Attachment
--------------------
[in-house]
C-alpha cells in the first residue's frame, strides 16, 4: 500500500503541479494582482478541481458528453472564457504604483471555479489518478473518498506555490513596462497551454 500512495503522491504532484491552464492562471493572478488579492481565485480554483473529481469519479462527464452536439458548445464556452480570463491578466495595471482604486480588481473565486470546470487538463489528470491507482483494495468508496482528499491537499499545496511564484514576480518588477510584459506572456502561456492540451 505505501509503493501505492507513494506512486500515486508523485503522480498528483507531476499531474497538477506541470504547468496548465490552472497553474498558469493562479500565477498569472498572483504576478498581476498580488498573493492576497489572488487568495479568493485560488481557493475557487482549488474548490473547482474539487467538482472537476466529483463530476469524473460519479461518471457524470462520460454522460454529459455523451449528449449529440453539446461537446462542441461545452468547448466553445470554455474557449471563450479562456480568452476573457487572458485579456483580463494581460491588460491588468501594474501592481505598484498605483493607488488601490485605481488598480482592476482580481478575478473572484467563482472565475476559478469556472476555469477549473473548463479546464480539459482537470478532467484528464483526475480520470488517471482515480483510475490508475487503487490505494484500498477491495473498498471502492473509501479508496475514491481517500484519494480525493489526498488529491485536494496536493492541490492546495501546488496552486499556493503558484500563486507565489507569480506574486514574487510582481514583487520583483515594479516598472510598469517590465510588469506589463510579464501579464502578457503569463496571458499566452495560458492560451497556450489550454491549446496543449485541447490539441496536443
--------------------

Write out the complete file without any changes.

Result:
[in-house]
C-alpha cells in the first residue's frame, strides 16, 4: 500500500503541479494582482478541481458528453472564457504604483471555479489518478473518498506555490513596462497551454 500512495503522491504532484491552464492562471493572478488579492481565485480554483473529481469519479462527464452536439458548445464556452480570463491578466495595471482604486480588481473565486470546470487538463489528470491507482483494495468508496482528499491537499499545496511564484514576480518588477510584459506572456502561456492540451 505505501509503493501505492507513494506512486500515486508523485503522480498528483507531476499531474497538477506541470504547468496548465490552472497553474498558469493562479500565477498569472498572483504576478498581476498580488498573493492576497489572488487568495479568493485560488481557493475557487482549488474548490473547482474539487467538482472537476466529483463530476469524473460519479461518471457524470462520460454522460454529459455523451449528449449529440453539446461537446462542441461545452468547448466553445470554455474557449471563450479562456480568452476573457487572458485579456483580463494581460491588460491588468501594474501592481505598484498605483493607488488601490485605481488598480482592476482580481478575478473572484467563482472565475476559478469556472476555469477549473473548463479546464480539459482537470478532467484528464483526475480520470488517471482515480483510475490508475487503487490505494484500498477491495473498498471502492473509501479508496475514491481517500484519494480525493489526498488529491485536494496536493492541490492546495501546488496552486499556493503558484500563486507565489507569480506574486514574487510582481514583487520583483515594479516598472510598469517590465510588469506589463510579464501579464502578457503569463496571458499566452495560458492560451497556450489550454491549446496543449485541447490539441496536443